This lesson took full form when she was slightly older and we’d leapt over that high-minded wall to watching children’s TV. The commercial kind. I would shudder as the hard sell washed over us in waves, gasping as my daughter pointed to every plastic, pink and shiny thing, “I want that. I want that. I want that. I want that.” She was, in her plaintive and almost irresistible way, giving voice to innumerable human desires. It wasn’t about the Barbie Color Curls Styling Head! Thank God, I thought, I want her to have classic old-fashioned wooden educational toys handmade from centuries-old patterns by artisans in remote Oregon workshops.
Inexhaustible desires are the silent subtext to our whole lives, including life as a parent. I want, I want, I want. We spend nearly every minute wanting things to be a little bit different, a little bit better. Even now reading this, you might be thinking defensively: But I only want what’s best.
We call it wanting the “best.” We say we want “advantages” for our children. We say we are “enriching” their environment and “exposing” them to more “opportunities.” That’s all well and good, but what do we mean when we say that? Do we mean that we want them to turn out smarter? More talented? More popular? More attractive? More admired? More successful? More accomplished? With more status and money? Yes! We mean all that and more! To what end? To serve whom? To serve ourselves? So we can be satisfied? We won’t be satisfied then unless we know how to be satisfied now.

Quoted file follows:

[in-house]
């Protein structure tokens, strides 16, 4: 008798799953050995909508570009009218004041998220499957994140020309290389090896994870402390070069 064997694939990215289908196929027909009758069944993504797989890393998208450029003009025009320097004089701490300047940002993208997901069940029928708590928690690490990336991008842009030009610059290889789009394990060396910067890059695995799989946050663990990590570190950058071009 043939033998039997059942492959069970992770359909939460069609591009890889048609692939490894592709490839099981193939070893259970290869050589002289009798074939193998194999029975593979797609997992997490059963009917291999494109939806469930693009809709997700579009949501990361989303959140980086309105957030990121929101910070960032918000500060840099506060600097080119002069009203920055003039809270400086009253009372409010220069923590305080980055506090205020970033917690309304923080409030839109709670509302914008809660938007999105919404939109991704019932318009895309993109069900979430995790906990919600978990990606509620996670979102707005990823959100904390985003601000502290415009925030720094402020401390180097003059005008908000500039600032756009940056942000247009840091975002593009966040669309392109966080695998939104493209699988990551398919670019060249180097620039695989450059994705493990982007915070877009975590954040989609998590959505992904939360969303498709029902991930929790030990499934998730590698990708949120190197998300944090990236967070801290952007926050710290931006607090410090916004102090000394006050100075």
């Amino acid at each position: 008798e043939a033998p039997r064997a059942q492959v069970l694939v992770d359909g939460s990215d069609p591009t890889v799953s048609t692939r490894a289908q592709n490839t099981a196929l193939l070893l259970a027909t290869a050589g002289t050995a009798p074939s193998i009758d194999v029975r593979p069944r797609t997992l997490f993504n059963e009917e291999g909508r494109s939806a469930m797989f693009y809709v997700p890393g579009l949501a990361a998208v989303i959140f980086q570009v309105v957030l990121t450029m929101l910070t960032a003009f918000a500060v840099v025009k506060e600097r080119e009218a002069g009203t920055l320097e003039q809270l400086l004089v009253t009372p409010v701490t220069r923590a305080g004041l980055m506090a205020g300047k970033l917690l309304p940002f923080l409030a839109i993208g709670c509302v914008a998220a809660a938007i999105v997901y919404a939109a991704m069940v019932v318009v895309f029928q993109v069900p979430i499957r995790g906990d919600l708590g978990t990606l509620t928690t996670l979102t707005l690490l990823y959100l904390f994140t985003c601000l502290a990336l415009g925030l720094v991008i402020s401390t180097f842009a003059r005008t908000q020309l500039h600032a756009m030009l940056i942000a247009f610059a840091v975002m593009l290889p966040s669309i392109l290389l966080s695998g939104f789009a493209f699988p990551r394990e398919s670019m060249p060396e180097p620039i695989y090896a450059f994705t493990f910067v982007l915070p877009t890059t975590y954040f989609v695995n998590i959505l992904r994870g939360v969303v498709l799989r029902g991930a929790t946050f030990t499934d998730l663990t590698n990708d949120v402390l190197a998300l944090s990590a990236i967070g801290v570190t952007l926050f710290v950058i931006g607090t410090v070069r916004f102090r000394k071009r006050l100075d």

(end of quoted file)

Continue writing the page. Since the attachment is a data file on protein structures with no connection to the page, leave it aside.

We all have seen these kinds of parents: anxious for their kids to catch on, catch up, move on, move up, be first in line, be next in line, be ahead of the curve, be better, have it all. We all have seen these kinds of kids: bombarded with the best, assaulted with all the advantages, hustled from one opportunity to the next, overdosed on exposure, starving on enrichment, and haunted by the endless dissatisfactions of their parents.
I have seen these kinds of parents; I have seen that I am one.
And sometimes, only rarely, I see beyond my ravenous appetites to realize that all my needs are already met. I have the opportunity to gently remind myself that desires are inexhaustible, and vow once again to put an end to them. To fulfill that vow, I have the advantage of hearing Buddha’s teaching: Want little, and know how to be satisfied. And I should know how to be satisfied, because I have already been given the most precise and effective means to enrich my life: by not adding one thing to it! Not one more wish, not one more want, not one more thought. I can let desires, as they will, come up; and I can let them, as they will, go away, providing I don’t chase them all the way to Sears for the higher-priced model. I can trust that everything my family truly needs – every opportunity my daughter needs to fulfill herself – is already present and will be. Satisfaction is never the future outcome of some hoped-for event. Satisfaction always lies right where you are.
It is the things we don’t have, after all, that are truly educational. They teach us the a life-altering lesson: to see the chains of our dissatisfaction and how simple it is to step free. What a priceless gift to the ones we love.
Excerpted from Momma Zen ©2006 by Karen Maezen Miller.